Key Takeaways

  1. In 2023, the Department of Energy is likely to increase enforcement of its energy and water conservation standards.
  2. The penalties associated with violating energy and water conservation standards can exceed $500 per violation and result in multi-million-dollar penalties.
  3. Manufacturers and importers of appliances and other consumer and industrial products can mitigate enforcement risk by refamiliarizing themselves with the energy and water efficiency regime and conducting internal compliance audits.

As the Biden Administration enters its third year, now with a party split in Congress, it seems likely that the Administration will redouble its focus on executive branch regulatory tools that can be used to achieve energy-related policy objectives, including with respect to energy efficiency and reducing carbon emissions. For manufacturers and importers of appliances and certain other consumer, lighting, plumbing and commercial and industrial products, that means the potential for additional scrutiny of their products’ compliance with the Department of Energy’s (DOE) conservation standards for energy and water efficiency. It also likely means a commensurate increase in DOE enforcement activity for non-compliance with the applicable efficiency standards or the associated test procedures required to demonstrate compliance, as well as registration and labeling requirements. Given the magnitude of the penalties associated with violating efficiency standards, currently $503 per violation, which can quickly run into multiple millions of dollars across noncompliant units, manufacturers and importers should consider refamiliarizing themselves with DOE’s conservation standards regime.

Continue Reading Appliance Manufacturers and Importers Should Prepare for Increased DOE Enforcement Activity in 2023

The FTC started the new year with a proposed new rule that would ban employers from imposing non-competes on their workers. It also announced increases to civil penalties connected to various federal provisions. These stories after the jump.

Continue Reading FTC Updates (Jan 2 – 13, 2023)

The second half of 2022 proceeded much like the first, with manufacturers busy navigating recalls and related litigation, although not necessarily in that order.

Philips CPAP/ BiPAP Machines Still Under Fire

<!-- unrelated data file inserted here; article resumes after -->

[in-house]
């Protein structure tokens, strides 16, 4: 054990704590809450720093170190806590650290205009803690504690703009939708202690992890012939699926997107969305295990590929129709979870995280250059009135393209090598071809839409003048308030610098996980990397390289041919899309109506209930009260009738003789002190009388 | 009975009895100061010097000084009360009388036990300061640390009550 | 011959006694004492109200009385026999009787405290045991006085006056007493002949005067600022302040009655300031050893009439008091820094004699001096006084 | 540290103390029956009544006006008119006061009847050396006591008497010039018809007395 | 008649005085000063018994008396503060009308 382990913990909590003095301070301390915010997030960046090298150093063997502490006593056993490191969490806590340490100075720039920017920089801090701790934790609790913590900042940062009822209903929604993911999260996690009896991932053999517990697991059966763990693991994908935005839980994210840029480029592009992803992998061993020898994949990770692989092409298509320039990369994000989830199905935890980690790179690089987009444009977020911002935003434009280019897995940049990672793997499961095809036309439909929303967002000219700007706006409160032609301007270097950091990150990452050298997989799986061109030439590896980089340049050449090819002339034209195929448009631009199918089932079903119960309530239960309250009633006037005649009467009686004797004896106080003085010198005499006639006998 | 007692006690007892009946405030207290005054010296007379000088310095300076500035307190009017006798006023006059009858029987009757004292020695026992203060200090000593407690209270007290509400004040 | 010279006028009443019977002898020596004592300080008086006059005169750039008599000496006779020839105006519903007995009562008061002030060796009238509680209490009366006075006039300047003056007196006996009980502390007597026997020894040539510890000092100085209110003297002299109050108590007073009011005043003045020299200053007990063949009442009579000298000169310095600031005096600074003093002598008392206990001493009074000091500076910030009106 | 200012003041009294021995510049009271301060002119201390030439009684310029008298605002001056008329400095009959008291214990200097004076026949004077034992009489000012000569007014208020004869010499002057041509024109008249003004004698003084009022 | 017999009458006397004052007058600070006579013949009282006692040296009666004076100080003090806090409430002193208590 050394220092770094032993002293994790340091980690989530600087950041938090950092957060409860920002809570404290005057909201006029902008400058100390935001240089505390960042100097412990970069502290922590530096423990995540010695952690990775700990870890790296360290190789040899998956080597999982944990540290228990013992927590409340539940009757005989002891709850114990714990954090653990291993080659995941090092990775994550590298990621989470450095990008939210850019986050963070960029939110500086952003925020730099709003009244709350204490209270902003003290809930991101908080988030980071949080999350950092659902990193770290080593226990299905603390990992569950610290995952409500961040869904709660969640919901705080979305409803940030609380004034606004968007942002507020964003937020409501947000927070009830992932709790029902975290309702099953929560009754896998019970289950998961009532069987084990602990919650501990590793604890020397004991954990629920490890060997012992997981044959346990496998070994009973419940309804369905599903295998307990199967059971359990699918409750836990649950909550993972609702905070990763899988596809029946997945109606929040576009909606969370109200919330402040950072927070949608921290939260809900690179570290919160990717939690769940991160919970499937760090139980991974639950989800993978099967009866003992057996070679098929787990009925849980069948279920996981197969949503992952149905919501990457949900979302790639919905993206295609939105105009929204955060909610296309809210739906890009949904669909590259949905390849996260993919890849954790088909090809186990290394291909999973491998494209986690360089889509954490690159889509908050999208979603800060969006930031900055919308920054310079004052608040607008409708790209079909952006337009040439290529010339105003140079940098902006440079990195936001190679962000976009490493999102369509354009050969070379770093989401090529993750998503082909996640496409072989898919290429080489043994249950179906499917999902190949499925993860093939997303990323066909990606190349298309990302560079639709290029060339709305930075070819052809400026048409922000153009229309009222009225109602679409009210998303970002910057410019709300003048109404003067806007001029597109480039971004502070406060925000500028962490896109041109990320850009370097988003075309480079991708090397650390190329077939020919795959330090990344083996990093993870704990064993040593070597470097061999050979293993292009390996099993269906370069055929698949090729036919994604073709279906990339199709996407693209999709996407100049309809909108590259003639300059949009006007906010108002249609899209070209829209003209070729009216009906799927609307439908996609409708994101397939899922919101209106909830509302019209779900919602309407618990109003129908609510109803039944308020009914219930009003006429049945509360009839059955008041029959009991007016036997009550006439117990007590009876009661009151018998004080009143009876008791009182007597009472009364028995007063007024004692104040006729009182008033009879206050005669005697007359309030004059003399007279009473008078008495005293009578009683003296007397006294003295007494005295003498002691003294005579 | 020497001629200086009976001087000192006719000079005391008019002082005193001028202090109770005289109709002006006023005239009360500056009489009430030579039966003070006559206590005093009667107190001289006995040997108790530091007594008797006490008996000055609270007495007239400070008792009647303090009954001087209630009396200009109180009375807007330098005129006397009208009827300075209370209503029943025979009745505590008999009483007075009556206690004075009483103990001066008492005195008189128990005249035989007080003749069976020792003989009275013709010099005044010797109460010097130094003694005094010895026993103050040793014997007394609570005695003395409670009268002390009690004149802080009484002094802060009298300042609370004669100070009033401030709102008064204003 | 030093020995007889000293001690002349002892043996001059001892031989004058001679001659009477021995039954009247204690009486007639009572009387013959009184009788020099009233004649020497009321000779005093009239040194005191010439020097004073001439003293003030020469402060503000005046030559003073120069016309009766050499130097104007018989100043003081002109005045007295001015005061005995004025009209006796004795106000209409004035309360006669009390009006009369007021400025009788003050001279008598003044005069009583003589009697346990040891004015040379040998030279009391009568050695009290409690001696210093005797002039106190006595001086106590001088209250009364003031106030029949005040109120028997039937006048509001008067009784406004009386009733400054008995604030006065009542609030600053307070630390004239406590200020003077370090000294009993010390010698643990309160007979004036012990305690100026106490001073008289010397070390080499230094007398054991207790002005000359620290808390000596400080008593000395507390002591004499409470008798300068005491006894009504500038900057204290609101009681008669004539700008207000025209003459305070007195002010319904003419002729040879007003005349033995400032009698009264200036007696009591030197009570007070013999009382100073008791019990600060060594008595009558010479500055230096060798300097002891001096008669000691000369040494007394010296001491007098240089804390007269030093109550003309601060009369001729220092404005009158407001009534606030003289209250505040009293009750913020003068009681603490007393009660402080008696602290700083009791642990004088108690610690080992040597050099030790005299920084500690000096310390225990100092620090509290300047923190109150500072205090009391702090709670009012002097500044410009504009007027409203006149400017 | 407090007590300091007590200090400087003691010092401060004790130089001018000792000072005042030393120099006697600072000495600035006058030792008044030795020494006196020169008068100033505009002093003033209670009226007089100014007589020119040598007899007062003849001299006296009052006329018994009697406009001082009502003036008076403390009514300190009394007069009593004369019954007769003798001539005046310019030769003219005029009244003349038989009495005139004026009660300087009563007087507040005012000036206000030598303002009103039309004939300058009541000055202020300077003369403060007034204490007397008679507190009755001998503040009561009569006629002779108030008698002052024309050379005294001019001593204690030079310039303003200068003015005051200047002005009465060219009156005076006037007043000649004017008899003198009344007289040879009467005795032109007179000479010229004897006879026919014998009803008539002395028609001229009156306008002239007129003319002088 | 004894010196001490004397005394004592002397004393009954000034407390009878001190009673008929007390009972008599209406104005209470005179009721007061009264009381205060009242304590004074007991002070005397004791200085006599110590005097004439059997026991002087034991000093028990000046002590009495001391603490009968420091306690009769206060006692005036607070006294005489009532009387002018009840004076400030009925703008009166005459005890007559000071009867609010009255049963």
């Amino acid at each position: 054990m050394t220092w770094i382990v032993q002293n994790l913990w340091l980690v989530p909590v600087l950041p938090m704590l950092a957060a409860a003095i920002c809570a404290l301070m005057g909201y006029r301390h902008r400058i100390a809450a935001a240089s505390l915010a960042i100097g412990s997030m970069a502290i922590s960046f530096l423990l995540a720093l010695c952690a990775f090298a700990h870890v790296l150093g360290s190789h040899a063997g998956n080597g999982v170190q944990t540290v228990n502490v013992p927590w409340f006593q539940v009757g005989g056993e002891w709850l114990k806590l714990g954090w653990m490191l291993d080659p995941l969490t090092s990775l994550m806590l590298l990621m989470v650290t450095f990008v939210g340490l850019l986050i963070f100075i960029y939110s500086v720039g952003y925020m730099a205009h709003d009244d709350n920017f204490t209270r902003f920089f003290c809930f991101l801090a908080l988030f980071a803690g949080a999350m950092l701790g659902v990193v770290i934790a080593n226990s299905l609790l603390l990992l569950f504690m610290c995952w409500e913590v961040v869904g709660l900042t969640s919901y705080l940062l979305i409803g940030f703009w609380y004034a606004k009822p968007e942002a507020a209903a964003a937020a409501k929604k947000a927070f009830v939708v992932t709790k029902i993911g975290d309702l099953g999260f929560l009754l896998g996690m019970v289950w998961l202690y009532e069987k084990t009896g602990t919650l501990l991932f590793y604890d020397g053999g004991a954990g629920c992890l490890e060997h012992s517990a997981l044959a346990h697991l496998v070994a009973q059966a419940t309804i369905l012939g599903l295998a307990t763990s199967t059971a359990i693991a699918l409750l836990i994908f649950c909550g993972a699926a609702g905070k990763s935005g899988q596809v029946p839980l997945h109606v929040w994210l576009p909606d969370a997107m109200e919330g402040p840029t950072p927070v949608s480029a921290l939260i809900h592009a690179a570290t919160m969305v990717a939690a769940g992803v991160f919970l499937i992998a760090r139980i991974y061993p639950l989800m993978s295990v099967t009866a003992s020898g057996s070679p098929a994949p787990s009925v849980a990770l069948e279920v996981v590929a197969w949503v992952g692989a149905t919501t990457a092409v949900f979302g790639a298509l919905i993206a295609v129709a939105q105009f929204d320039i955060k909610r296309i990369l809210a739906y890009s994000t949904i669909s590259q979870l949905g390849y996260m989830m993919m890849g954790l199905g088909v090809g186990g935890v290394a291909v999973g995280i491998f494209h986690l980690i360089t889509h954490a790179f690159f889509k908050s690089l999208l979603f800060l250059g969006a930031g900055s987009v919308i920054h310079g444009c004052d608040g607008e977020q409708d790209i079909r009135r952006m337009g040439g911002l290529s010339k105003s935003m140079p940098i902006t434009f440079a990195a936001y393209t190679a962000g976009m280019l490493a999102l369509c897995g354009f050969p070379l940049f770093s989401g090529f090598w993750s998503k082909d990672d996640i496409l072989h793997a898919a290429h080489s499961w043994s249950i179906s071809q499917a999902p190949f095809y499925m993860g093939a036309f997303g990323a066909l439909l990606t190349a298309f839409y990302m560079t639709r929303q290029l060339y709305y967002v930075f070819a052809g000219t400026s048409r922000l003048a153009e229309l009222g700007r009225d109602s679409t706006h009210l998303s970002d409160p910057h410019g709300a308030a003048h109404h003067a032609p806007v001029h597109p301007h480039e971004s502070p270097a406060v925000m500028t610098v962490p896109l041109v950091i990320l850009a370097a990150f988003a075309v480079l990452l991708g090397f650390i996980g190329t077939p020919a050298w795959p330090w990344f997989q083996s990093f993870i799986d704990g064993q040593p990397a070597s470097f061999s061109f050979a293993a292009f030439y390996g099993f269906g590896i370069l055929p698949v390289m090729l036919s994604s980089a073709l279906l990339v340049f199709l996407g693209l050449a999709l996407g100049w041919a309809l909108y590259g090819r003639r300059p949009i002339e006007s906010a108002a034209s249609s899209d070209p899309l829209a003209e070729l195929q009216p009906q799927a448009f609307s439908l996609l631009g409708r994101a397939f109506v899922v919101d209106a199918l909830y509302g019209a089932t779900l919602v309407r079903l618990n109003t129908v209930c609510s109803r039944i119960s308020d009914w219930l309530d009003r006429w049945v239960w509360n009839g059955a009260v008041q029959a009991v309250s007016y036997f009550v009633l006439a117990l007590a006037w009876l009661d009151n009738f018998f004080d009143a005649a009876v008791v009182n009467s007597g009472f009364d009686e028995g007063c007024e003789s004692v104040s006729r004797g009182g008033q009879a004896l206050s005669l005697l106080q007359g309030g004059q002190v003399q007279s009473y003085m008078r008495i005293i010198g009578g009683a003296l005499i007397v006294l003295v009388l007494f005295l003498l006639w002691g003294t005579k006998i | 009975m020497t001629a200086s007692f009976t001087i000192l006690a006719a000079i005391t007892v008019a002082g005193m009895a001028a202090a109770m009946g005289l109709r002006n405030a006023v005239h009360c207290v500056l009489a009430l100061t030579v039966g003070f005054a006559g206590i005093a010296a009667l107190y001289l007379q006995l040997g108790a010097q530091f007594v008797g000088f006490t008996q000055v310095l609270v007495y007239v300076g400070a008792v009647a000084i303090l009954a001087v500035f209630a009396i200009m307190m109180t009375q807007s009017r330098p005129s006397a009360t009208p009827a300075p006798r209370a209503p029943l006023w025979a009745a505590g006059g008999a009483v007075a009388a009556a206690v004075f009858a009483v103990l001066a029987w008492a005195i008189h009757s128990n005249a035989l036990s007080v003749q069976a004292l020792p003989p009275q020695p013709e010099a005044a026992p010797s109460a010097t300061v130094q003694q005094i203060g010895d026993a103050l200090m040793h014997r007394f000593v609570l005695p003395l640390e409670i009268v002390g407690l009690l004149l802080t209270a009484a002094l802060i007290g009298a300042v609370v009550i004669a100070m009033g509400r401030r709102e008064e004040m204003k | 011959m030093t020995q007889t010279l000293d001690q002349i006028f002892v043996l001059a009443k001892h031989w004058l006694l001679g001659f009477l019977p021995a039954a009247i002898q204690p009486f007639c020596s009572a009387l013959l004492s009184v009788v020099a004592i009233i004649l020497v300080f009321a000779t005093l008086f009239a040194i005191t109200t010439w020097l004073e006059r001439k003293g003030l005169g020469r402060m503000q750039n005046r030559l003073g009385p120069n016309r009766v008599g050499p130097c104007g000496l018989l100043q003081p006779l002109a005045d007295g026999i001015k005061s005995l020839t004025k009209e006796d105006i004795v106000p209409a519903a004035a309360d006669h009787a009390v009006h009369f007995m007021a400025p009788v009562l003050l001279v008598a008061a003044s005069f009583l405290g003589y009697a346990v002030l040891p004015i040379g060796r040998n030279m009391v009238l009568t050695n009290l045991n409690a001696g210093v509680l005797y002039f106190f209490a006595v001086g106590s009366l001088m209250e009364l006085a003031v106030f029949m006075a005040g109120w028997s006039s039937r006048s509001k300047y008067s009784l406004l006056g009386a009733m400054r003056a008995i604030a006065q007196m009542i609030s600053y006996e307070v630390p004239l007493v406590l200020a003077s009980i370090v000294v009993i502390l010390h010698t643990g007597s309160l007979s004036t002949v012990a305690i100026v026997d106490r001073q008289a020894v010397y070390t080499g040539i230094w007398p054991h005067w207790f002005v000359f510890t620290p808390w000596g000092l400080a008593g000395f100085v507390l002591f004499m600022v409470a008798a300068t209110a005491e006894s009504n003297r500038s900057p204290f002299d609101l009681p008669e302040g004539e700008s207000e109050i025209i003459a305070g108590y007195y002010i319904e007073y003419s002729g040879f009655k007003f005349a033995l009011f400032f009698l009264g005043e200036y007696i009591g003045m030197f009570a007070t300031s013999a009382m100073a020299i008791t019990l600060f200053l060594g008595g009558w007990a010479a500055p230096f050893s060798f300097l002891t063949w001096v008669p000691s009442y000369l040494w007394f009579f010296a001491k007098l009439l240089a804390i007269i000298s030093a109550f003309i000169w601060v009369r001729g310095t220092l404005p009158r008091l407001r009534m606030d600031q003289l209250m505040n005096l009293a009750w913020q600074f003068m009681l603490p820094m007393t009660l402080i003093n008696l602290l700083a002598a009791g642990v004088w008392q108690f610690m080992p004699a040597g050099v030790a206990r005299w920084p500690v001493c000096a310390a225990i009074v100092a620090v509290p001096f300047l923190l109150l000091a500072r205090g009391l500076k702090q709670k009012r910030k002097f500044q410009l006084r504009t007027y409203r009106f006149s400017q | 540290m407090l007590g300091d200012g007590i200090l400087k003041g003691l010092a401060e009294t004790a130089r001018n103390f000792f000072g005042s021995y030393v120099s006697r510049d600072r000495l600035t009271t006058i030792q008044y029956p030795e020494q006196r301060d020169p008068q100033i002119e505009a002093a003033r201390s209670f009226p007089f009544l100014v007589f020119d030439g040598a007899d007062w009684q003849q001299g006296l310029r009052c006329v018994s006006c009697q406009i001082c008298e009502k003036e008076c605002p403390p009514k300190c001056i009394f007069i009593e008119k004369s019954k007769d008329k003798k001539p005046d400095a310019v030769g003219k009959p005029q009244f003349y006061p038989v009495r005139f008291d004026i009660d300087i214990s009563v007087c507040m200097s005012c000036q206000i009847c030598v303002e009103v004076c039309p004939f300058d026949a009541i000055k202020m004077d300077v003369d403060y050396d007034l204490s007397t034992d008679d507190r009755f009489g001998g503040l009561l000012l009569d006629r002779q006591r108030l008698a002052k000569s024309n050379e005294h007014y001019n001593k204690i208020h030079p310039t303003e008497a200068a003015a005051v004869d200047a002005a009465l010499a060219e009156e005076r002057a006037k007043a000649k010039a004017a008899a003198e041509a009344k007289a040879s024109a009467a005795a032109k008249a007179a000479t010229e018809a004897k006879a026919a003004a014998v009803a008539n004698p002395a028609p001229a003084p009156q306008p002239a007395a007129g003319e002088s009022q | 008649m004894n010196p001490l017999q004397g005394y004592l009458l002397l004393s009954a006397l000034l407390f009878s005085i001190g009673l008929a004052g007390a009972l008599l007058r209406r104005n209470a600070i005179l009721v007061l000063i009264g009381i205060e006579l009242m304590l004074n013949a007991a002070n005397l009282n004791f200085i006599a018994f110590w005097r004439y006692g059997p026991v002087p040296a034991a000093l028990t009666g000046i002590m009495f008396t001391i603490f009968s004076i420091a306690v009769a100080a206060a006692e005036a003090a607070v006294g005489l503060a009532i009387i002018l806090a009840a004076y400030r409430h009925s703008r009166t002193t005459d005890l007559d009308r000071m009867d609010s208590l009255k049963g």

Philips is still battling an onslaught of cases stemming from a June 2021 recall of CPAP and BiPAP breathing machines, including a consolidated consumer class action, In re Philips Recalled CPAP, Bi-Level PAP, & Mechanical Ventilator Products Liability Litigation, No. 2:21-mc-01230 (W.D. Pa.), MDL No. 3014, and a medical device supplier suitBaird Respiratory Therapy, Inc. v. Philips, 2:22-cv-00886 (E.D. Pa.). Since early 2021, there have been reports of over 260 deaths and thousands of health problems associated with the degrading polyurethane foam found in these devices, which was used inside millions of CPAP and BiPAP machines for over a decade. Philips claims that it has produced over 3.95 million repair kits and replacement devices to date and continues to research potential health risks to users from its machines. Despite these efforts, its legal troubles will continue into 2023, with even more consumer-facing lawsuits, including Braverman v. Koninklijke Philips N.V., No. 2:22-cv-7927, which was first filed at the end of December 2022 in the U.S. District Court for the Eastern District of New York and is one of the first CPAP/BiPAP suits to allege the inhalation of the toxic foam particles caused mouth and tongue cancer.

Continue Reading Recall Litigation Report: Year in Review (2022)

The FTC has not been quiet during the holidays.  The agency is primarily tied up with its litigation against Meta, but it has also taken action in other industries, including finance and health products.  These stories and more after the jump.

Continue Reading FTC Updates (December 19 – December 30, 2022)

The Federal Trade Commission (“FTC” or “Commission”) recently announced that it has adjusted the maximum civil penalty dollar amounts for violations of 16 provisions that the Commission enforces. The increase is required by the Federal Civil Penalties Inflation Adjustment Act Improvements Act of 2015, and is intended to account for inflation. The act directs agencies to implement annual inflation adjustments based on a prescribed formula. Given the uptick in FTC enforcement actions, companies are likely to begin feeling the impact of the increased penalties in the coming year.

As our readers likely recall, the Supreme Court’s 2021 ruling in AMG Capital Management LLC v. Federal Trade Commission removed a powerful tool that the FTC had previously relied on to pursue monetary relief in federal court. The Supreme Court unanimously held that the Federal Trade Commission cannot obtain equitable monetary relief, such as disgorgement or restitution, when it pursues district court litigation directly under Section 13(b) of the Federal Trade Commission Act (“FTC Act” or “Act”). Rather, to obtain such relief, the FTC must first follow its administrative adjudication procedures under Section 5 of the Act.